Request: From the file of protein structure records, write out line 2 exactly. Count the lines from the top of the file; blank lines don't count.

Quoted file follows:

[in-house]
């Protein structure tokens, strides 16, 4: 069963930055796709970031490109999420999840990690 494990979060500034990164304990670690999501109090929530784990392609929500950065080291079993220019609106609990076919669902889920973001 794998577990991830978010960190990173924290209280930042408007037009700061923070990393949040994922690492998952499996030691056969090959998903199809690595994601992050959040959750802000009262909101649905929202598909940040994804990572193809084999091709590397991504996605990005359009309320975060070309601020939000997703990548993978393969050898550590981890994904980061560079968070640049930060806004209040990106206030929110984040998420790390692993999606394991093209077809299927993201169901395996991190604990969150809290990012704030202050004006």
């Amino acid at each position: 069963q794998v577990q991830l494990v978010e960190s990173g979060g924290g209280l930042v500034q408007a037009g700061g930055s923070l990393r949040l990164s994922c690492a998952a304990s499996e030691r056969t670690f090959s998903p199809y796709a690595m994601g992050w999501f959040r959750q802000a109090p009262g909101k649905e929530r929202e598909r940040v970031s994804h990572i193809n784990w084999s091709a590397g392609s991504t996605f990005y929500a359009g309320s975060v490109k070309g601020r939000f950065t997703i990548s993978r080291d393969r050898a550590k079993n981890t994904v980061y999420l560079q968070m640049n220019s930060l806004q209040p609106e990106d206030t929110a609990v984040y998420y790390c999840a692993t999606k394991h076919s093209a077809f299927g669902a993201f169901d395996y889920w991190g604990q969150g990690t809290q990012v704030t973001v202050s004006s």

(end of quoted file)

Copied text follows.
């Protein structure tokens, strides 16, 4: 069963930055796709970031490109999420999840990690 494990979060500034990164304990670690999501109090929530784990392609929500950065080291079993220019609106609990076919669902889920973001 794998577990991830978010960190990173924290209280930042408007037009700061923070990393949040994922690492998952499996030691056969090959998903199809690595994601992050959040959750802000009262909101649905929202598909940040994804990572193809084999091709590397991504996605990005359009309320975060070309601020939000997703990548993978393969050898550590981890994904980061560079968070640049930060806004209040990106206030929110984040998420790390692993999606394991093209077809299927993201169901395996991190604990969150809290990012704030202050004006």